I get excited for my birds to finally rid themselves of certain unruly feathers. My goffins cockatoo, Theo, has a wing feather that somehow twists upside down and points upward and away from her body. I can truly live without that feather, but she seems in no hurry to let it go. When I rehomed my first umbrella cockatoo, Abu, her tail feathers were a ratty mess. I was told that, in her former home, she was left free to roam an area with textured cement floors accounting for the worn feathers. It was such a thrill the next year when they were replaced with silky new ones.

Indian ringneck

This time of year there are always questions about molting. I have noticed a lot of them this year are pertaining to concerns that their birds are slow in shedding certain feathers and wondering if these feathers will be molted this year since they weren’t the year before.

There are conditions and circumstances that can be a deterent to the molting of old feathers. Poor diet, stress and ill-health can play a huge role in the disruption of the molting cycle. If your bird suffers from any of these things, its body has more important concerns than the exchanging of feathers and will fail to do so. If your bird is long overdue for a good molt, you should bring her in for a work-up and be sure to tell the vet about your concerns.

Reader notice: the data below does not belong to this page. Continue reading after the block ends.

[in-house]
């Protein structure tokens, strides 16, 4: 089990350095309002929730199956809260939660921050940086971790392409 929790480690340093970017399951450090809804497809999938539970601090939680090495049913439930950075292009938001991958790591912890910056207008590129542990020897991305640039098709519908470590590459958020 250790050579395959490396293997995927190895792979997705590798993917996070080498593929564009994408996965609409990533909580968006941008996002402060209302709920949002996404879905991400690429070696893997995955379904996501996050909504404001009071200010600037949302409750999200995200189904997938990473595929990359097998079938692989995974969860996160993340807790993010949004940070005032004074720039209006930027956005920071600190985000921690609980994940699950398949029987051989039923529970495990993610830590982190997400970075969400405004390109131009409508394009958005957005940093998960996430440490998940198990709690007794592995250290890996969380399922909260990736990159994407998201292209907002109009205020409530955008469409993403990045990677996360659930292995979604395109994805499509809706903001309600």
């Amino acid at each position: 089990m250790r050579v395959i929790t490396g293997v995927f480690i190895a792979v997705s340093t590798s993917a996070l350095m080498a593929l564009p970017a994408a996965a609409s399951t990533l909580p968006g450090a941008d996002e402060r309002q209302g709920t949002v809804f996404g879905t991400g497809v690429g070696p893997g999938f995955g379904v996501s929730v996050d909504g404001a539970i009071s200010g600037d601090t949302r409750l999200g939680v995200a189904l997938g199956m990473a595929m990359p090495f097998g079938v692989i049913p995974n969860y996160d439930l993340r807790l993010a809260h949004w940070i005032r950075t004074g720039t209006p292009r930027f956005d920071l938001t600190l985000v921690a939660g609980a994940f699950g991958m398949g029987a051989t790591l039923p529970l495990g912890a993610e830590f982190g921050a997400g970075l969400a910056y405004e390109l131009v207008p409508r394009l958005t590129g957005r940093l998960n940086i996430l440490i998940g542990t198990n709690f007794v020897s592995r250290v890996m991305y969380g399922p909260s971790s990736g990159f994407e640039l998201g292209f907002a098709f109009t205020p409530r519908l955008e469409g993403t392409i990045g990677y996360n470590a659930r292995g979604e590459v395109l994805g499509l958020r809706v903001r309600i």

Greenwing macaws

For those of you with birds who have had feathers damaged in an accident, or who are feather destructive and have damaged their feathers themselves, know that these feathers seem to defy the typical molting cycle and may take a while to fall out. This can also apply to birds who have received severe wing trims, where the flight feathers have been cut too far down the shaft.